CNBC News Releases

CNBC Excerpts: CNBC Exclusive: CNBC's David Faber Live from the Active-Passive Investor Summit in New York Today, Monday, April 13th

WHEN: Today, Monday, April 13th between 9am-12pm ET

WHERE: CNBC's "Squawk on the Street" and "Squawk Alley"

Following are excerpts from the unofficial transcript of CNBC EXCLUSIVE interviews on CNBC's "Squawk on the Street" and "Squawk Alley" today. Video from the interviews will be available at

All references must be sourced to CNBC.

Barry Rosenstein, Jana Partners Managing Partner


We've made our biggest commitment to a company that we think has tremendous potential and tremendous value. This is an opportunity to invest in a market leader, high quality company, dominant company in its space in the fast-growing cell phone mobile smartphone space.


We've had very constructive discussions with this company. We've met with them multiple times. We are convinced that the board and the management recognize their issues. We're convinced that they are trying to do the right things and we're optimistic that they're going to. We have advocated a number of steps not just to split up and in fact what we think they ought to do is a transparent review of the combined businesses and determine whether or not it makes sense to do either a partial or full split.


I can't tell you what's going to happen a year from now, but we've had very constructive discussions with the company. I'd be surprised if we can't come to some common ground because I think they're looking at things the right way. As you well know, we've had a lot of success over the years prosecuting "activists" positions without getting into big battles with companies.


The Walgreens situation is terrific. You've got a board that's well meaning, that recognized there were problems and they needed to address them. They invited me to go on the board when I suggested they needed some representation from people with healthcare experience and with cost-cutting experience. They welcomed it which is why we didn't have any fight. They agreed to let me put three people on the board.


We viewed it as a stamp approval on an institutionalization of activism. It gave us an opportunity to bring in a passive partner, but at the same time increase our exposure to our firm. We invested 100 percent of the after-tax proceeds back into the fund and we created a pool for all of our employees.


We would've preferred to do that, but we filed for confidential treatment with our 13F. It became public, it was going to become public, and so we felt that what we needed to do was to characterize the conversations correctly which are constructive and it was going to become public anyway.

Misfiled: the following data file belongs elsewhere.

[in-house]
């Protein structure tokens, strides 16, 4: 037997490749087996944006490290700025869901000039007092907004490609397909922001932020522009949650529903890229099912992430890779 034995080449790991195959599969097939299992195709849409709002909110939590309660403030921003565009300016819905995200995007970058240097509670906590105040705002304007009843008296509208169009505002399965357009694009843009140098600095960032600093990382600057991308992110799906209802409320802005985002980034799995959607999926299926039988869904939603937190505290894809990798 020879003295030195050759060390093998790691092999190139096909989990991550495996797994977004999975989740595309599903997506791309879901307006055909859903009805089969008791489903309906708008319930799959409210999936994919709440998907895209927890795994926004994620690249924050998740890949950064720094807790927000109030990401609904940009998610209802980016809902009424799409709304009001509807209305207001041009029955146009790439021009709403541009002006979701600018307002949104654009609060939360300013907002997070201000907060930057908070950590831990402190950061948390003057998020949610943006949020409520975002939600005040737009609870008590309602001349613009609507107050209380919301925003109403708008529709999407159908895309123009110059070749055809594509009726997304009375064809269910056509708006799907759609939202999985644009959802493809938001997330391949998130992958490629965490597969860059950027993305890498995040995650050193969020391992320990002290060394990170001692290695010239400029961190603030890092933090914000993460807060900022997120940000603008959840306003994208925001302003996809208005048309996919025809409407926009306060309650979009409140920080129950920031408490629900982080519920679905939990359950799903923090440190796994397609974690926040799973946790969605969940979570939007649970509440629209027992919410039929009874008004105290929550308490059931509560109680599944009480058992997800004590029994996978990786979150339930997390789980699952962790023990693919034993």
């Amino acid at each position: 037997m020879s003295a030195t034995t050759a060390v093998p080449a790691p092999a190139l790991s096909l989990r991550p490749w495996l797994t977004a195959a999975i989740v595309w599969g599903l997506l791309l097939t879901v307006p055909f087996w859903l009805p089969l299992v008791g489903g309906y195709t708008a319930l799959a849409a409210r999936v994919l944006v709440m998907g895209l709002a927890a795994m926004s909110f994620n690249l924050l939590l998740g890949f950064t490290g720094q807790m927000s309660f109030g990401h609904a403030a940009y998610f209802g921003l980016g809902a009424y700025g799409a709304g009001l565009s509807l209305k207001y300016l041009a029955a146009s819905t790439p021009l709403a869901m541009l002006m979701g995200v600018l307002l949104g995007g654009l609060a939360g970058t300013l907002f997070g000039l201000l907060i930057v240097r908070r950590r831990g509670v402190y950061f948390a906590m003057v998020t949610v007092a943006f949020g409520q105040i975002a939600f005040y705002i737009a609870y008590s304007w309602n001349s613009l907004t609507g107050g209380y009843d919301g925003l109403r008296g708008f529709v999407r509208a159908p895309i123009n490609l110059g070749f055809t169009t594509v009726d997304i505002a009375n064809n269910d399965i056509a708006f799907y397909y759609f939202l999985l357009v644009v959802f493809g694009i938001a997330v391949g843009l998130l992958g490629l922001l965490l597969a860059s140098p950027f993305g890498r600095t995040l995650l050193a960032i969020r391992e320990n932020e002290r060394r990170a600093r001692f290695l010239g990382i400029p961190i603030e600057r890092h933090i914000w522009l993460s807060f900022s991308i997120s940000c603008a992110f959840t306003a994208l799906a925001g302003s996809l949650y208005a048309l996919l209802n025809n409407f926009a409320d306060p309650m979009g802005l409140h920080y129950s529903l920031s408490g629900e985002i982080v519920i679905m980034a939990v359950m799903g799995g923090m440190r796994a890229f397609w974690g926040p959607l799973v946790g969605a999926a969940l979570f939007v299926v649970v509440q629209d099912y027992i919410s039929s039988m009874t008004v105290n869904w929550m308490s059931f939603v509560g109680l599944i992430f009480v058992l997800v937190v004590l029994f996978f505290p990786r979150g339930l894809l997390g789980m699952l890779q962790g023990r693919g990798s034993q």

Ed Garden, Trian Partners CIO


We do it the right way, which is by making sure that the businesses compromised upon become best in class operations. Best in class sales growth, best in class margins, and they are not that today. We'll get that fixed, David, and we'll do it by fixing the bloated, expensive, bureaucratic corporate overhead and corporate structure.


I think what you are seeing is a CEO who is saying, "for my money, I have no confidence in my plan." At Trian we have 2 billion invested, we've put our money where our mouth is. We have high conviction that we can generate that kind of shareholder value.


In June of 2014, they announced that they were going to miss materially. At which point, we called Sandy and said, "look, the way to solve this, because – we can't be passive any longer while you continue to falter. We'll take one seat on the board, we have a long track record of being constructive as board members." We said, "what about Nelson," and they said, "we want anybody but Nelson." So that's how we ended up where we are.


Something is wrong on the R&D front, something's wrong. With a Trian principal on the board, working with perfect information, we'll get to the bottom of it and we'll get it fixed.

Keith Meister, Corvex Founder


Will activism change over the next several years? Of course it will. But the general concept of value investors having ideas, partnering with companies, expressing ideas, and helping to create value. I don't think that is a fad. I think that's a multi-decade thing. Now how it gets expressed at different times, I think that's the piece that changes.


We have a lot of great ideas, they just don't always happen to be new ideas or some of our ideas don't happen to be active ideas. We want to invest in great businesses going through change, so I am thrilled to own Actavis. Am I going to do anything as an activist in Actavis, of course not, but I think I am an activist CEO.

Jeffrey Smith, Starboard Value CEO


We want them to focus on improving the operations of the business, we want them to focus on also spinning off or doing something with Yahoo Japan. There's also some IP value, there is some real estate value, there are some other assets here. It's an incredibly attractive valued asset.


I don't think people really understand what happens when you get involved inside a company and when you get on a board. You really do work very well with the management team and really do try to create value by improving the operations of the business.

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